Money Matters

Managing a chronic condition such as arthritis sometimes involves dealing with financial issues, such as health insurance and disability claims. Learn how to manage the expenses involved in arthritis care.

Arthritis Resources: Medicare Part D

Medicare Part D can help you cover the cost of your prescription drugs, but because there are so many plans to choose from, it can be a bit confusing. These resources can help you cut through the complexities and keep up with changes to the program. Learn more and let Part D work for you.

Furnishing An Arthritis-Friendly Home

Your home probably wasn't designed for someone with arthritis, but it should suit your needs as much as possible. And making your home more arthritis-friendly can be less complicated (and less expensive) than you might think.

Getting Disability Benefits

If you work and have arthritis, there’s a chance that one day you may find yourself unable to do your job. If that day comes, you may want to consider applying for disability benefits. The different types of disability benefit programs can be confusing, so it pays to understand just how they work and how you can apply for them.

How to Save Money on Your Taxes

You may know that some people deduct a percentage of their medical expenses from their adjusted gross income when figuring their taxes, but did you know you may be able to deduct the cost of travel for a medical procedure? Or the cost of a hotel room for someone who accompanies you? There are many ways to lower your tax burden. Here are tips on medical deductions and other ways to save.

Navigating the Maze of Medical Bills

Medical bills are among the more frustrating features of modern life. The avalanche of paperwork that results from a seemingly simple checkup can leave you puzzled as you sort out what, and whom, you really owe. But you don’t have to be a certified accountant to make sure that you are being charged fairly and accurately.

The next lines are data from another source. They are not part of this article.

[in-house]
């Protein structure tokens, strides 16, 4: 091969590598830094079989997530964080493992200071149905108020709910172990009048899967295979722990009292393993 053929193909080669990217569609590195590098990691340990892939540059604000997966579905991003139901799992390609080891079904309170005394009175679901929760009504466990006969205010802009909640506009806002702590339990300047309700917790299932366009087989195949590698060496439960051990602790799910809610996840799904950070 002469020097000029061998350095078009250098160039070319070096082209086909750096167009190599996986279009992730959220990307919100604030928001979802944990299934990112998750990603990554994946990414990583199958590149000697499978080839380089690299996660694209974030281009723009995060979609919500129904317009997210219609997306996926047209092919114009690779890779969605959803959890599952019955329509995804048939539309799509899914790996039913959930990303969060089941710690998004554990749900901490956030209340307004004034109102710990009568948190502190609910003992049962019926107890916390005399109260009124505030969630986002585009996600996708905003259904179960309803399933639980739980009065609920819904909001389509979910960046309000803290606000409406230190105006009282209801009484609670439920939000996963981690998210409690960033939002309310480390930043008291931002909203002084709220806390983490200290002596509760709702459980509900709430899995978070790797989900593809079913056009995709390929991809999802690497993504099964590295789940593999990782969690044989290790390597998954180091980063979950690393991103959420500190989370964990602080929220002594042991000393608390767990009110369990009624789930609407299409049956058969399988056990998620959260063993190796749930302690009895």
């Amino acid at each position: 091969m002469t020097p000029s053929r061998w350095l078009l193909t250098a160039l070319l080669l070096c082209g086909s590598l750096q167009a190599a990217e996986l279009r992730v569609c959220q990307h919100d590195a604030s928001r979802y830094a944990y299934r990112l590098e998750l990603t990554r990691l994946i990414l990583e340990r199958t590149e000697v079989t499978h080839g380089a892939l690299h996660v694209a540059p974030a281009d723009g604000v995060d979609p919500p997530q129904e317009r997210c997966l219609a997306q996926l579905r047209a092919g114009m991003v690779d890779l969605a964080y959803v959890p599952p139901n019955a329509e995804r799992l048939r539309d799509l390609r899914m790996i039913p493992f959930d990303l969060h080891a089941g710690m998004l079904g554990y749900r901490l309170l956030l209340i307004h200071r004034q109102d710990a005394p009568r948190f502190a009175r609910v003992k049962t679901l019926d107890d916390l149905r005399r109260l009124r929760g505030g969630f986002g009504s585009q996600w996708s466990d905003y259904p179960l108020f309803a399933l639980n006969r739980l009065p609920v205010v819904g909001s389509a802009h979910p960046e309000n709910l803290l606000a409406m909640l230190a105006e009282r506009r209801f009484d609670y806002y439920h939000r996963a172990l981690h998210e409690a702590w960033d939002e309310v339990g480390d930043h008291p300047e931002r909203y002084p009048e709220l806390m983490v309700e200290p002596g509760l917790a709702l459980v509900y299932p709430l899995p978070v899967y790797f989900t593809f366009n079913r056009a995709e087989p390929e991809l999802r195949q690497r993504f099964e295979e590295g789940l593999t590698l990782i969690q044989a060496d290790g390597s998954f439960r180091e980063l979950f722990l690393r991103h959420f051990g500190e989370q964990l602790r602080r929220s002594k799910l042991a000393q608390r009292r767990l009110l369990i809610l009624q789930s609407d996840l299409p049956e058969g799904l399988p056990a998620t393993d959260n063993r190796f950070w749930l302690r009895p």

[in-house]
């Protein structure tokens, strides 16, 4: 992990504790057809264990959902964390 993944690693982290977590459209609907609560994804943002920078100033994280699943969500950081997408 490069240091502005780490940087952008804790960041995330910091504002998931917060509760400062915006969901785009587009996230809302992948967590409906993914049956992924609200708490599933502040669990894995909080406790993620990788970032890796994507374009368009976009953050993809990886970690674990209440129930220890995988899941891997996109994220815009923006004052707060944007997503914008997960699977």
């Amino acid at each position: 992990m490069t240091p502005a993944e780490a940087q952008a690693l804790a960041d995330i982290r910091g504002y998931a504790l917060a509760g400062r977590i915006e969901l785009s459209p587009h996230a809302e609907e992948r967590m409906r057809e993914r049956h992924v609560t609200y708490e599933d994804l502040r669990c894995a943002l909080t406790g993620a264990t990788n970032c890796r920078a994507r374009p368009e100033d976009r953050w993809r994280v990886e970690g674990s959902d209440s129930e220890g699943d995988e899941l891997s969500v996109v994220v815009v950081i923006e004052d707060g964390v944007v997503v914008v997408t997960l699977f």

Nursing Home Care: Thinking and Planing Ahead

Close to 70% of people who live to be 65 will require long-term care. Getting the care you need raises many considerations, such as where you will be cared for and how you (or your loved ones) will cover the costs. The more planning you do beforehand, the smoother your transition into a care facility can be if you ever need it.

When You Can't Work: Tips for Getting Approved for Social Security Disability Benefits

If your condition keeps you from working, you may be eligible for money and health coverage through Social Security. But the road from making a claim to getting approved may be long. In this article, we bring you information on who may be eligible for benefits, how to navigate the application process, and what to do if your claim is denied.

 

Statements and opinions expressed on this Web site are those of the authors and not necessarily those of the publishers or advertisers. The information provided on this Web site should not be construed as medical instruction. Consult appropriate health-care professionals before taking action based on this information.

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